I like that there's no confusion in Russian over which husband she loves. :-)
"Она любит своего мужа." (her own husband)
"Она любит её мужа." (some other woman's husband)
husband: мужа (Accusative and Genitive of муж) fly: муха They are different, but they look similar indeed at first glance! Imagine the funny situation if one should get them confused :)
No, where did you hear that? There is not even such a word in Italian. The closest thing is "mosca" - which is, in fact, "fly/муха" (and also the transliteration for "Moscow/Москва").
And in Italian you sometimes put and "h" after the "c" to preserve the hard "k" sound of a word - except that only applies when the following vowel is "e" or "i" ("mucca bianca" = singular "white cow", "mucche bianche" = plural "white cows").
Anyway, confusion over when you add the "h" and when you don't is understandable in beginning Italian.
The only thing that saved me from that was when I started to look up the nominative for it, when I realized it wasn't "fly". The idea that a woman would never love or even like a fly crossed my mind, but, hey, it's Duo, and Duo can get freaky weird sometimes.
so is свою used for accusative feminine then? And what about acc. neuter?
Yes, "свою" is for accusative feminine. Neuter accusative would be the same as nominative - "своё", because neuter nouns always have the same form in the nominative and in the accusative.
Can someone explain to me, is the word любить means to like or to love? Because doesn't нравится mean "to be pleasing to", instead of just "to like"? I keep getting it wrong in questions where this word comes up, if I put "love" it'll say I'm wrong and put "like" as the correct word, and vice versa.
любить means "love" when you're talking about people, and "like" when you're talking about things you like in a recurrent way. Нравится means to like instantly. For example, if you want to say you like pizza, you would use любить. If you've just ate at a new pizza place and people ask your opinion on their pizza, you would use Нравится to say you like the pizza. It's like an immediate reaction. This is my understanding of how these verbs work, so far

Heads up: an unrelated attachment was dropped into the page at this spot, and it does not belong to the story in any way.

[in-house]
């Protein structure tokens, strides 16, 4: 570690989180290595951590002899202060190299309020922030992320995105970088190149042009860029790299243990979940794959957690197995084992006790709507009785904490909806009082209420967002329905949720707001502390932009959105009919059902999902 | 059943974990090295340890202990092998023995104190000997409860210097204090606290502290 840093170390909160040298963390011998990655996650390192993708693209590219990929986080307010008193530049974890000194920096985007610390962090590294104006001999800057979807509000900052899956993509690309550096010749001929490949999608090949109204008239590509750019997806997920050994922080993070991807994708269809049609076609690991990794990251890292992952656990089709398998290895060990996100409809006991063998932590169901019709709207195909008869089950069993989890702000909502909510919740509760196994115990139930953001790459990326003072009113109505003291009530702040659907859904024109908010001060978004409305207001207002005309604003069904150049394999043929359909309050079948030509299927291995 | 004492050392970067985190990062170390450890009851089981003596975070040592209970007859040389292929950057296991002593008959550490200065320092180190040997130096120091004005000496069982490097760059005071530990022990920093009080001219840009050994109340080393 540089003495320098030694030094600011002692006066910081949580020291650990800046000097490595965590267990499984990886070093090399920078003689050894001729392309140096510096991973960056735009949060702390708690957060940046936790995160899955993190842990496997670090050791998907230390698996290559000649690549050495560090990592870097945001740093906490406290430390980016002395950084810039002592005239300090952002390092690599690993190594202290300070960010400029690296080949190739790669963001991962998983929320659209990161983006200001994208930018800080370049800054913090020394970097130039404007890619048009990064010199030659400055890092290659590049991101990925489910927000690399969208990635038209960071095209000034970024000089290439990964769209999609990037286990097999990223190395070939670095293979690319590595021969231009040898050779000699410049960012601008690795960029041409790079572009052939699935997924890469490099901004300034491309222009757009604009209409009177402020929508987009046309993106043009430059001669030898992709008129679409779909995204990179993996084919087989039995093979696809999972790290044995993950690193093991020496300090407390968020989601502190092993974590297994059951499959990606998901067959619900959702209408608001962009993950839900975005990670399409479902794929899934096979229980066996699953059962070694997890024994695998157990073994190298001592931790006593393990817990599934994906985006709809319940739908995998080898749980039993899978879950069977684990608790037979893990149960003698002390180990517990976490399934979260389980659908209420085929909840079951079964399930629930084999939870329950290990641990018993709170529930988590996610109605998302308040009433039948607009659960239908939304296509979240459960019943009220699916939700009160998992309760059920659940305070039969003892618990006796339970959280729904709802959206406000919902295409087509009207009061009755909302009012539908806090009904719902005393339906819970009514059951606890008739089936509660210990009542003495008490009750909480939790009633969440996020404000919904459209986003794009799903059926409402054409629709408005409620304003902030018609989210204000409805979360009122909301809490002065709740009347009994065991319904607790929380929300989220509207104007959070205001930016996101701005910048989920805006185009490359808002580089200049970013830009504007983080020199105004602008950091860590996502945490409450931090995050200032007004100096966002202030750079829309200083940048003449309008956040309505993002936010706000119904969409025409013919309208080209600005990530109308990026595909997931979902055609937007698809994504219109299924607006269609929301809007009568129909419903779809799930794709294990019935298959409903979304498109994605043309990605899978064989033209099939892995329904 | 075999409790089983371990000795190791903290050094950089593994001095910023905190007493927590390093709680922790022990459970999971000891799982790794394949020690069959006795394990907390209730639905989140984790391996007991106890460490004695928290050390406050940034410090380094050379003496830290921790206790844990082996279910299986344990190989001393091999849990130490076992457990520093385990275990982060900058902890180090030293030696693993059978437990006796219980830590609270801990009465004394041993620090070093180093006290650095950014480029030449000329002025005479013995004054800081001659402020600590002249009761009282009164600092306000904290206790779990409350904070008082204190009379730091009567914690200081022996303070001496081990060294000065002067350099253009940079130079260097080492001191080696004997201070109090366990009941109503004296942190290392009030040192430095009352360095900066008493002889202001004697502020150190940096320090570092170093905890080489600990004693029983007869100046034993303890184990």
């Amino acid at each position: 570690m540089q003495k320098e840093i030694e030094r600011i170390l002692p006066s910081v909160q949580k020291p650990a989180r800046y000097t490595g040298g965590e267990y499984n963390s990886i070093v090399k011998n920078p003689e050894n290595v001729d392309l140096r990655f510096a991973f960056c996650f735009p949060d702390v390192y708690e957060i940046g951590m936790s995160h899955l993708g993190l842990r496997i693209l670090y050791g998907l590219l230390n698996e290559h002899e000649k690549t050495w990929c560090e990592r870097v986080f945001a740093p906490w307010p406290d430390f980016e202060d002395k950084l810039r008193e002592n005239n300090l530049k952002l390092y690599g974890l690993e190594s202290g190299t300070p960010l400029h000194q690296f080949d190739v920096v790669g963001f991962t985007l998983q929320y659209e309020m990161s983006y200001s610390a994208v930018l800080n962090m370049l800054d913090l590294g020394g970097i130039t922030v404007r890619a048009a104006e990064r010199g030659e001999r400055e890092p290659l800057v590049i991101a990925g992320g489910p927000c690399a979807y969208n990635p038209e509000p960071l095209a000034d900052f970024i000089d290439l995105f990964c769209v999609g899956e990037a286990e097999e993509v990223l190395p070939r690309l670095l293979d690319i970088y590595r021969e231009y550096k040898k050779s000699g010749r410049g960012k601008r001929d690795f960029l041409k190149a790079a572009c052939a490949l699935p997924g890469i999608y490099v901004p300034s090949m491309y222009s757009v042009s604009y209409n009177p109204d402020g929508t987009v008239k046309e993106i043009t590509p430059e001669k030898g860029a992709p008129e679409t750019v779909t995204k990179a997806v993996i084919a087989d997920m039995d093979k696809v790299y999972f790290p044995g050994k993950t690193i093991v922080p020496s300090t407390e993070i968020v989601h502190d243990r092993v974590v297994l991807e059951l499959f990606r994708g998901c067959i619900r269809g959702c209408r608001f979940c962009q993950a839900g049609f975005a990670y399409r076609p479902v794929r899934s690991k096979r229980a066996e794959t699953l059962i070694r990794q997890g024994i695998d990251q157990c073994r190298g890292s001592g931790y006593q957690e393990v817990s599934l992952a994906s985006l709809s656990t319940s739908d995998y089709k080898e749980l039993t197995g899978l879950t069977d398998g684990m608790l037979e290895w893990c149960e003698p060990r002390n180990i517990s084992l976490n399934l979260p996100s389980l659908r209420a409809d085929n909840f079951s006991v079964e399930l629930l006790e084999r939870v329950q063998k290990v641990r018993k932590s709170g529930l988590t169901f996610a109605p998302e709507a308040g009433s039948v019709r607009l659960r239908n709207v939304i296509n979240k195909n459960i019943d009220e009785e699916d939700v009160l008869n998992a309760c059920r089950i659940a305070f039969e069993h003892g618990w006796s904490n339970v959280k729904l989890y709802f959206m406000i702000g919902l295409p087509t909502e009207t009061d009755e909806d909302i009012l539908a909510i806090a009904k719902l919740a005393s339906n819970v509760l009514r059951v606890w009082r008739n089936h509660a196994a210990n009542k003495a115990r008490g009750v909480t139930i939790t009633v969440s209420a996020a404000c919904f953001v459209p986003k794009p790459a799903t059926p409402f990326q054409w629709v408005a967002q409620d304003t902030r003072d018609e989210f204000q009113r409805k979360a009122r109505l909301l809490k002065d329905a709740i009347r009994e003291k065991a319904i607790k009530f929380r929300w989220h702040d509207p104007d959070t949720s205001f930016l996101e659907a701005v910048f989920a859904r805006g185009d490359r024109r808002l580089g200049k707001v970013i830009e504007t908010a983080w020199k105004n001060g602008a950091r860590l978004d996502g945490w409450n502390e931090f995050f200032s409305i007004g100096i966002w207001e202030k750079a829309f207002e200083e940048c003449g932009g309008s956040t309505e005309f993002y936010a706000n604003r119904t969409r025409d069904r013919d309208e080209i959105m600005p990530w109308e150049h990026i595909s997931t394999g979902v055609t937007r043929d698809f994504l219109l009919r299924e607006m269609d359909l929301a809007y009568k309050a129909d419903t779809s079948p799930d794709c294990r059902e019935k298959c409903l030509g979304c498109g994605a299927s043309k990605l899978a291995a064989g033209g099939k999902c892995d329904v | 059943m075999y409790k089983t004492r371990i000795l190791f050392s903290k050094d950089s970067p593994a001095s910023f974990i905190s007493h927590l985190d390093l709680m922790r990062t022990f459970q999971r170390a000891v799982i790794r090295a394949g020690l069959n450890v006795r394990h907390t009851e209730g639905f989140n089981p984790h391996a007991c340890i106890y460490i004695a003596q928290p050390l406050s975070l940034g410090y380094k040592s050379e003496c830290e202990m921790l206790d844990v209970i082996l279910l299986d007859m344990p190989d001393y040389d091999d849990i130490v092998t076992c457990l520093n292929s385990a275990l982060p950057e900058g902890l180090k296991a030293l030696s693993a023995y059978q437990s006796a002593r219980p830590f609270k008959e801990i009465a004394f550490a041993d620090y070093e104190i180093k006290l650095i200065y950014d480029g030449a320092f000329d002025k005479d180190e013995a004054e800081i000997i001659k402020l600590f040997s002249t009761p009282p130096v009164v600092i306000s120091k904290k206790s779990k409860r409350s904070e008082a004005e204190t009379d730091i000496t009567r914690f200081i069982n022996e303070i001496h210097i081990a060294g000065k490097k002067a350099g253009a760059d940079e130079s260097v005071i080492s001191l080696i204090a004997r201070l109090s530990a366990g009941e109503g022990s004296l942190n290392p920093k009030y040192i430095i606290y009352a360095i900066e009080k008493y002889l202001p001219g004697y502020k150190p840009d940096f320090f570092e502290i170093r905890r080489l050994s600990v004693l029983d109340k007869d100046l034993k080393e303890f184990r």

It can mean like or love in general. IIRC nravitsya is for saying that a particular thing is pleasing at a particular time.
It's in the Accusative, and accusative masculine words that are animate objects use the genitive rules. Because муж is an animate object it becomes мужа
In a sense, yes - but only because своего is the masculine Animate Accusative and Genitive versions of Свой, which means his, hers, its, their, your, our, my, one's. Technically, it refers back to the subject ("she") and thus mean's "her", but as a possessive pronoun, it has to agree with the gender, case, and number of the thing "possesses", which here is the masculine husband. In essence it refers both to the subject (she) and to the object (husband) of possesion.
Splitting up a word like Свего is not a good approach to grammatical analysis - Свего is also the genitive neuter version, so it can refer to inanimate things.
Here are three declension tables dealing with these reflexive personal pronouns: possessive, emphatic, and reflexive свой, сам, and Себя:
hahahahaha I incorrectly translated this 'She likes her fly'... :D https://www.google.com/url?sa=i&source=images&cd=&ved=2ahUKEwiS5pSbzJziAhVYi3AKHQQFDmAQjRx6BAgBEAQ&url=https%3A%2F%2Ftwitter.com%2Fdr_giallo%2Fstatus%2F1035537946403917824&psig=AOvVaw1cXqzkMnuQXF6LMGGxyGpM&ust=1557977227557505